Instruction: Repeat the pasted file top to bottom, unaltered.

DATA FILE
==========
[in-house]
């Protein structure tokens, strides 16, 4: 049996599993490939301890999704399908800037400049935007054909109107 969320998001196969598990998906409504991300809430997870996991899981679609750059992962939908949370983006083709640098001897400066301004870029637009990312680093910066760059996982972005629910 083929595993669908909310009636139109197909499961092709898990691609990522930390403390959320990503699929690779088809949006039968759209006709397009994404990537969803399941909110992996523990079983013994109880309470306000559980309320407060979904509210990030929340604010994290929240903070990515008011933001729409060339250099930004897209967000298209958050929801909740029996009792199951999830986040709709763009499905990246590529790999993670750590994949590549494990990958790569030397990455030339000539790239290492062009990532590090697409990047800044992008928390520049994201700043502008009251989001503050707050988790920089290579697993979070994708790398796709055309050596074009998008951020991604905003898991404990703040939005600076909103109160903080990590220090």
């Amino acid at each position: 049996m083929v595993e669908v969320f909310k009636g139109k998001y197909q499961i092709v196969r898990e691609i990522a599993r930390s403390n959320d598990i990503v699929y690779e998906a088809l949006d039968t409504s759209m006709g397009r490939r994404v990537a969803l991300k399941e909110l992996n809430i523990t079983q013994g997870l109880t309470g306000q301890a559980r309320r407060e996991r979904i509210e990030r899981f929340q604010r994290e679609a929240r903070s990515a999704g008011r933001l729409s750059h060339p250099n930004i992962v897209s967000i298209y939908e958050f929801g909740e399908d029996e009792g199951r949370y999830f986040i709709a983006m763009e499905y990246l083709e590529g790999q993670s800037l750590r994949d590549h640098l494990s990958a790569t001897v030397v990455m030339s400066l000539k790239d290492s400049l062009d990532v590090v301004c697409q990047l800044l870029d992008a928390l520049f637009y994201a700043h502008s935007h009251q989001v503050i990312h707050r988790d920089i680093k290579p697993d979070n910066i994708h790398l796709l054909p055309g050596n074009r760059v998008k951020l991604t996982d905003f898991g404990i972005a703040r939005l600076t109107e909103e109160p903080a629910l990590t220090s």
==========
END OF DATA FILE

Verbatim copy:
[in-house]
């Protein structure tokens, strides 16, 4: 049996599993490939301890999704399908800037400049935007054909109107 969320998001196969598990998906409504991300809430997870996991899981679609750059992962939908949370983006083709640098001897400066301004870029637009990312680093910066760059996982972005629910 083929595993669908909310009636139109197909499961092709898990691609990522930390403390959320990503699929690779088809949006039968759209006709397009994404990537969803399941909110992996523990079983013994109880309470306000559980309320407060979904509210990030929340604010994290929240903070990515008011933001729409060339250099930004897209967000298209958050929801909740029996009792199951999830986040709709763009499905990246590529790999993670750590994949590549494990990958790569030397990455030339000539790239290492062009990532590090697409990047800044992008928390520049994201700043502008009251989001503050707050988790920089290579697993979070994708790398796709055309050596074009998008951020991604905003898991404990703040939005600076909103109160903080990590220090």
């Amino acid at each position: 049996m083929v595993e669908v969320f909310k009636g139109k998001y197909q499961i092709v196969r898990e691609i990522a599993r930390s403390n959320d598990i990503v699929y690779e998906a088809l949006d039968t409504s759209m006709g397009r490939r994404v990537a969803l991300k399941e909110l992996n809430i523990t079983q013994g997870l109880t309470g306000q301890a559980r309320r407060e996991r979904i509210e990030r899981f929340q604010r994290e679609a929240r903070s990515a999704g008011r933001l729409s750059h060339p250099n930004i992962v897209s967000i298209y939908e958050f929801g909740e399908d029996e009792g199951r949370y999830f986040i709709a983006m763009e499905y990246l083709e590529g790999q993670s800037l750590r994949d590549h640098l494990s990958a790569t001897v030397v990455m030339s400066l000539k790239d290492s400049l062009d990532v590090v301004c697409q990047l800044l870029d992008a928390l520049f637009y994201a700043h502008s935007h009251q989001v503050i990312h707050r988790d920089i680093k290579p697993d979070n910066i994708h790398l796709l054909p055309g050596n074009r760059v998008k951020l991604t996982d905003f898991g404990i972005a703040r939005l600076t109107e909103e109160p903080a629910l990590t220090s």